In Extremis: The Most Extreme Short Stories of John Shirley
Trade Paper, 320 pages, $14.95
Review by Sheila M. Merritt
“Be Thankful, breathe a sigh of relief and nod your head in humble gratitude that you’re not a neurotic fan of perverse dark literature, horror or crime or dark fantasy…” This fragment from In Extremsis: The Most Extreme Short Stories of John Shirley, is an ironic teasing. Shirley knows his readership, and to say he flirts with it is a major understatement. There is an understanding between writer and reader: Don’t cross the boundaries, if you are faint of heart or stomach. Extreme, as in the collection’s title, means precisely that: Be prepared for the profoundly weird, up close and personal; the excessively edgy and eerie.
That said, if appropriately mentally strapped in for the journey, Shirley’s tales deliver a wild and rewarding ride. Drugs, sex, and heightened emotions drive the yarns. A pervasive sadness, born of resignation, is imbedded in the core of the narratives. Yet there’s feistiness within the forlornness, dwelling in many of the hurt and hardened hearts. The author shrewdly philosophizes about what motivates the lost and disenfranchised. While the endings may not be considered happy in the conventional sense of the word, they suit the complicated and sometimes comical credos of the characters. The author balances the existential and elemental aspects of his creations with a keen eye for belligerent behavior, and a wise whimsical sensibility of “What if?”
Consider “Faces in the Walls” which explores the world of a paralyzed man. A person stifled in movement and extremely limited in communication: “I can only make just one little sound – a high pitched immmm sound produced way deep in my throat – but it’s hard to make, and it’s such an embarrassing piteous, subhuman noise I hate to do it. I only do it when I’m trying to ease the pressure, trying to avoid the inner hysteria, that’s like a funhouse in a very bad earthquake.” Shirley is so good at penetrating the psyche of his protagonist, that it is difficult to choose which passages to quote. Here’s another, a description that reminds a bit of “The Caterpillar” Night Gallery episode: “The bedsore is tormenting me. It hurts and it itches. The itching always makes me imagine insects are crawling into the bedsore. They’re getting into it and laying eggs that will become hungry little grubs that will eat their way out of my brain. Sometimes I think I can feel them beginning to chew through the soft tissue inside my skull.”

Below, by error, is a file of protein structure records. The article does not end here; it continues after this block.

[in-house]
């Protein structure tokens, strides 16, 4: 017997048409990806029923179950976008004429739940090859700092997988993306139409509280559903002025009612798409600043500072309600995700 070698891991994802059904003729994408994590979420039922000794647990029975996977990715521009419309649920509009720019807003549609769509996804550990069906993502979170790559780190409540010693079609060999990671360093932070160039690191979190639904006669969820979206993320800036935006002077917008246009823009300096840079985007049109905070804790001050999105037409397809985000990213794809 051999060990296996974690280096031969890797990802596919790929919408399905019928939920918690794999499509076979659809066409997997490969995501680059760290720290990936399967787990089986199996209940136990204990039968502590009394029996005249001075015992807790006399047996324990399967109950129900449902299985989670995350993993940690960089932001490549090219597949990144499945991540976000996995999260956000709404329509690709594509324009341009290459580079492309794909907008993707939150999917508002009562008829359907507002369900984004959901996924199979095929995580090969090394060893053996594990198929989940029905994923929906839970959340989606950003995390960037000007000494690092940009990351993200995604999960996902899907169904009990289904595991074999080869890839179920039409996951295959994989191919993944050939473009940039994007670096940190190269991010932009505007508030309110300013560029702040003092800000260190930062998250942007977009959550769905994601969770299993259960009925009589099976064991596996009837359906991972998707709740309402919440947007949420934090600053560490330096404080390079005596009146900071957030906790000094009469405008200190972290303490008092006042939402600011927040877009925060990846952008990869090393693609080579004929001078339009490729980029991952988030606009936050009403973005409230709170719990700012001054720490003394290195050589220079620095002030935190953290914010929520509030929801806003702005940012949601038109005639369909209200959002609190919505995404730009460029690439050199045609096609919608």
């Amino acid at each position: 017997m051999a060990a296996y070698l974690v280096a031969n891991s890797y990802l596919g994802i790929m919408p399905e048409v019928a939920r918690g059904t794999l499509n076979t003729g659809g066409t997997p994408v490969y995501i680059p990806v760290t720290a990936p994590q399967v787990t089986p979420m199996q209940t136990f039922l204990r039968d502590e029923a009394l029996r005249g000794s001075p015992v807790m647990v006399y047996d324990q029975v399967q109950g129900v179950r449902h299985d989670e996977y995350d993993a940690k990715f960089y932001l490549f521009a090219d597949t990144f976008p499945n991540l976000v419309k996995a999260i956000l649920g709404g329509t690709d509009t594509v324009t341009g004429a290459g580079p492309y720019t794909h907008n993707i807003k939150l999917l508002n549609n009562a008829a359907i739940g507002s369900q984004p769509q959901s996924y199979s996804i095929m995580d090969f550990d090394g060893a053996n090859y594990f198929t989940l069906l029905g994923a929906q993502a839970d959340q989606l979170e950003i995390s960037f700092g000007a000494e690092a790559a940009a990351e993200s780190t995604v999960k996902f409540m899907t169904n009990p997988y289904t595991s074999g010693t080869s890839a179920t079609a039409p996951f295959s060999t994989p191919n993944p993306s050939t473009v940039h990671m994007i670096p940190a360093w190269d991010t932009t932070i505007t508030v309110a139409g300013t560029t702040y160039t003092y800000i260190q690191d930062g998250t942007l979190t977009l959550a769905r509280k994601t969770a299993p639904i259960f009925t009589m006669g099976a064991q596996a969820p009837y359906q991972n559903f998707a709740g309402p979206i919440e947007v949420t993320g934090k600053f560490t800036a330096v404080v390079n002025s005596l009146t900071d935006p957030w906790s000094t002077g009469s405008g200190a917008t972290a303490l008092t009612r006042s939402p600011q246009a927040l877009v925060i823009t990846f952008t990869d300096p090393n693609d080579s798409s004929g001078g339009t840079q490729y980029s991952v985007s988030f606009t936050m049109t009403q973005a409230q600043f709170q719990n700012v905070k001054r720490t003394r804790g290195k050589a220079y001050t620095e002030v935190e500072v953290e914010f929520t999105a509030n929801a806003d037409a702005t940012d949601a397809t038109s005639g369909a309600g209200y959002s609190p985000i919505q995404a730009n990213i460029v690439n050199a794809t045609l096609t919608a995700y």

In “Call Girl, Echoed” there is abject pathos. In a universe where robots have replaced human prostitutes, a living woman bemoans men’s preference for the artificial. As in Ira Levin’s The Stepford Wives, male sexual gratification is refined by robotics. The displaced female in this story is desperate for intimate physical contact, and goes to extremes in her attempts to attain it. This tale is thoroughly shocking and poignant; a look at the depraved and the deprived.
Of the two never before published tales in the collection, one is a humdinger. “The Gun As An Aid To Poetry” is about the woes of writing; again extrapolated to the max. A poet who hasn’t concocted any new work is motivated by an armed fan to get cracking. Held at gunpoint, the writer constructs the words. Initially the output is restricted in quality and quantity, but gains its momentum: “This psychotic self-indulgent literary parasite had done one worthwhile thing after all – he’d reconnected Eric Boyle with the urgency of his own drives, the imperative of self-expression at its rawest.”
The tale focuses on a deadly dynamic; a radical ricochet to being pressured. John Shirley likes to play with what happens when push comes to shove. He enjoys prodding and provocation. With In Extremis he ignites emotional powder kegs. The 22 stories gathered in this volume are severe and often sardonic. And satiating in a deeply disturbing way.